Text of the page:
According the U.S. Centers for Disease Control and Prevention, the age-adjusted suicide rate in the United States increased 24%, from 10.5 to 13.0 per 100,000 population, from 1999 through 2014. The pace of increase was greatest after 2006.
Key findings of the study
- Suicide rates increased from 1999 through 2014 for both males and females and for all ages 10–74.
- The percent increase in suicide rates for females was greatest for those aged 10–14, and for males, those aged 45–64.
- The most frequent suicide method in 2014 for males involved the use of firearms (55.4%), while poisoning was the most frequent method for females (34.1%).
- Percentages of suicides attributable to suffocation increased for both sexes between 1999 and 2014.
Suicide is an important public health issue involving psychological, biological, and societal factors (1, 2). After a period of nearly consistent decline in suicide rates in the United States from 1986 through 1999 (3), suicide rates have increased almost steadily from 1999 through 2014. While suicide among adolescents and young adults is increasing and among the leading causes of death for those demographic groups (4), suicide among middle-aged adults is also rising (5). This report presents an overview of suicide mortality in the United States from 1999 through 2014. Suicide rates in 1999 are compared with 2014 for both females and males across age groups, and percentages are compared by method (firearms, poisoning, suffocation, and other means).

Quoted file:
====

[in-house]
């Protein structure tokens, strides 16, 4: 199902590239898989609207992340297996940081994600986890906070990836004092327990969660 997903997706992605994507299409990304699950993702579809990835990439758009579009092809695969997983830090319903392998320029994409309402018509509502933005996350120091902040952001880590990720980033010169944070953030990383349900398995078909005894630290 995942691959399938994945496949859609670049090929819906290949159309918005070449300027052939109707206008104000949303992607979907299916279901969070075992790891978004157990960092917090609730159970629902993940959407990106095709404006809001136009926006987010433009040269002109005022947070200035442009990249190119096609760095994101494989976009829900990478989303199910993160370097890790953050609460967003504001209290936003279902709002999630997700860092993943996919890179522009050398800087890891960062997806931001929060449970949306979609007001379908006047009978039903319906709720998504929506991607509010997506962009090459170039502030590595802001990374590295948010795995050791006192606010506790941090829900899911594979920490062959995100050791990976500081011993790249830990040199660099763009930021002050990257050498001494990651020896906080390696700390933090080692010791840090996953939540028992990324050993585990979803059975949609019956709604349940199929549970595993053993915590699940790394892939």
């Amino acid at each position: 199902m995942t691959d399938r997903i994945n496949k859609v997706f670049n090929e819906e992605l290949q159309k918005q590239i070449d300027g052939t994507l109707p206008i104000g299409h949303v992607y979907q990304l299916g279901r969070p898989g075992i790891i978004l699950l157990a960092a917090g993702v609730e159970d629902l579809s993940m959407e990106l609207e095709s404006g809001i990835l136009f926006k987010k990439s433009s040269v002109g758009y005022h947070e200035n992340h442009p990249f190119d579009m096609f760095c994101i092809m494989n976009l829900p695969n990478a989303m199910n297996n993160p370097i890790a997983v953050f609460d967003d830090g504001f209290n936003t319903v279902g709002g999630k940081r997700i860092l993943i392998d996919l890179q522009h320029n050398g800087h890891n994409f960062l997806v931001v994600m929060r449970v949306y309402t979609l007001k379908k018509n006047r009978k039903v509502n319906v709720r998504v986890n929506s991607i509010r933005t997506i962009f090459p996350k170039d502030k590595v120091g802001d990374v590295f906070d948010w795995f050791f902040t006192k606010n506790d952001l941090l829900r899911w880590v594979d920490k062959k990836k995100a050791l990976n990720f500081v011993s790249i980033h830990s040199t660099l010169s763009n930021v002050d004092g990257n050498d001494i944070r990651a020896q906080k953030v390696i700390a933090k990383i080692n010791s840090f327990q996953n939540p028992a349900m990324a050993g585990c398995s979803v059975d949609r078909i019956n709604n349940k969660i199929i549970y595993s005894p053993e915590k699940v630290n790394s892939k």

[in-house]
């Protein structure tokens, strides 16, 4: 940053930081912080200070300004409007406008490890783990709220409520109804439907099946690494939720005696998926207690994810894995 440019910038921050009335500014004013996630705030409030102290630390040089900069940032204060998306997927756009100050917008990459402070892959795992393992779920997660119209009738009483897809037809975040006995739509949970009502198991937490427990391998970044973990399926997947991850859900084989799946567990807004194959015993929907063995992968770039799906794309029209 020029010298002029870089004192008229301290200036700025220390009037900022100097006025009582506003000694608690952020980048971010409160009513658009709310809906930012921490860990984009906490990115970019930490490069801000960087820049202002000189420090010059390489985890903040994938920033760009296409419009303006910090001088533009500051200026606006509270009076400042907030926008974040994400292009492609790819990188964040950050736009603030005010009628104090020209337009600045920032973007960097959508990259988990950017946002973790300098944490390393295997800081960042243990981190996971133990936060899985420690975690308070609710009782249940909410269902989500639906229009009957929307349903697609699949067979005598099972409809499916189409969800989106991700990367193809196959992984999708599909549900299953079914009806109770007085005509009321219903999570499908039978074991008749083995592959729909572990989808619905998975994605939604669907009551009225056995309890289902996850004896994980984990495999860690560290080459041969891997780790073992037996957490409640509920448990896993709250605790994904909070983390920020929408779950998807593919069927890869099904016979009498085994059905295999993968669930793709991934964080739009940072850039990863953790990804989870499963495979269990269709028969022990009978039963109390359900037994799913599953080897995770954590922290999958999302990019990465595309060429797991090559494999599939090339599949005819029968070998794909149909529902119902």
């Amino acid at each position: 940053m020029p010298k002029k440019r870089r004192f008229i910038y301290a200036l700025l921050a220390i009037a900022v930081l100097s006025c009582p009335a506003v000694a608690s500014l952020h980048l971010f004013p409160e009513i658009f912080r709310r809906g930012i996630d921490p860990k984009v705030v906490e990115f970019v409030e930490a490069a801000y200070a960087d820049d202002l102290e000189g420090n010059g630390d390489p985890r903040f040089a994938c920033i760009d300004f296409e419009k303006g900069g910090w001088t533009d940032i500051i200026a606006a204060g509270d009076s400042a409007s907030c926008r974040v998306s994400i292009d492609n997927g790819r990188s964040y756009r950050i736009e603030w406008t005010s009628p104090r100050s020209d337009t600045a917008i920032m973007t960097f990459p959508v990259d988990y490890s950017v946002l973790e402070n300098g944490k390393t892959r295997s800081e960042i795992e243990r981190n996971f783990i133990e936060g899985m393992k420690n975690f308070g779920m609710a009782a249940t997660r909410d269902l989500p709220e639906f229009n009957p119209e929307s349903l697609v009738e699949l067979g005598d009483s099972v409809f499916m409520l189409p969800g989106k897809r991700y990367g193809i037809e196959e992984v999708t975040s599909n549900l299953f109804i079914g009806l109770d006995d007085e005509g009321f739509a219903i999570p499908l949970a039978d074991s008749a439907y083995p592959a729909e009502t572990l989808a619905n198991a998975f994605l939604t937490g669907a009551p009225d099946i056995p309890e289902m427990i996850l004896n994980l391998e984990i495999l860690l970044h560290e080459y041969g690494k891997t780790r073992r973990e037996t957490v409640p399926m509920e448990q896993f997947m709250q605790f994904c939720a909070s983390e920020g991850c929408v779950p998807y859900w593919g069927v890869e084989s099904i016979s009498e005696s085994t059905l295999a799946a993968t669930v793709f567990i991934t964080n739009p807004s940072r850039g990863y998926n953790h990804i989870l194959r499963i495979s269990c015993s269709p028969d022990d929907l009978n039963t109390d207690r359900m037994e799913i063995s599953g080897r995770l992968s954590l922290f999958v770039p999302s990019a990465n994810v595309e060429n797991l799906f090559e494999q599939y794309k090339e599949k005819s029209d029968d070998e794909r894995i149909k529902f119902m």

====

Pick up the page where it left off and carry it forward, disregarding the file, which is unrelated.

- The age-adjusted suicide rate in 2014, 13.0 per 100,000 population, was 24% higher than the rate in 1999 (10.5) (Figure 1).
- The average annual percent increase in the age-adjusted suicide rate was about 1% per year from 1999 through 2006 but increased to 2% per year from 2006 through 2014.
- In 2014, the age-adjusted rate for males (20.7) was more than three times that for females (5.8).
- From 1999 through 2014, the percent increase in the age-adjusted suicide rate was greater for females (45% increase) than males (16% increase), resulting in a narrowing of the gender gap in suicide rates (as measured by rate ratios). The ratio of male to female suicide rates was lower in 2014 (3.6) than in 1999 (4.5).
Notes: Suicide deaths are identified with codes U03, X60–X84, and Y87.0 from the International Statistical Classification of Diseases and Related Health Problems, Tenth Revision. Access data table for Figure 1.
Source: NCHS, National Vital Statistics System, Mortality.
From: Increase in Suicide in the United States, 1999–2014. National Center for Health Statistics Data Brief No. 241, April 2016. Sally C. Curtin, M.A., Margaret Warner, Ph.D., and Holly Hedegaard, M.D., M.S.P.H.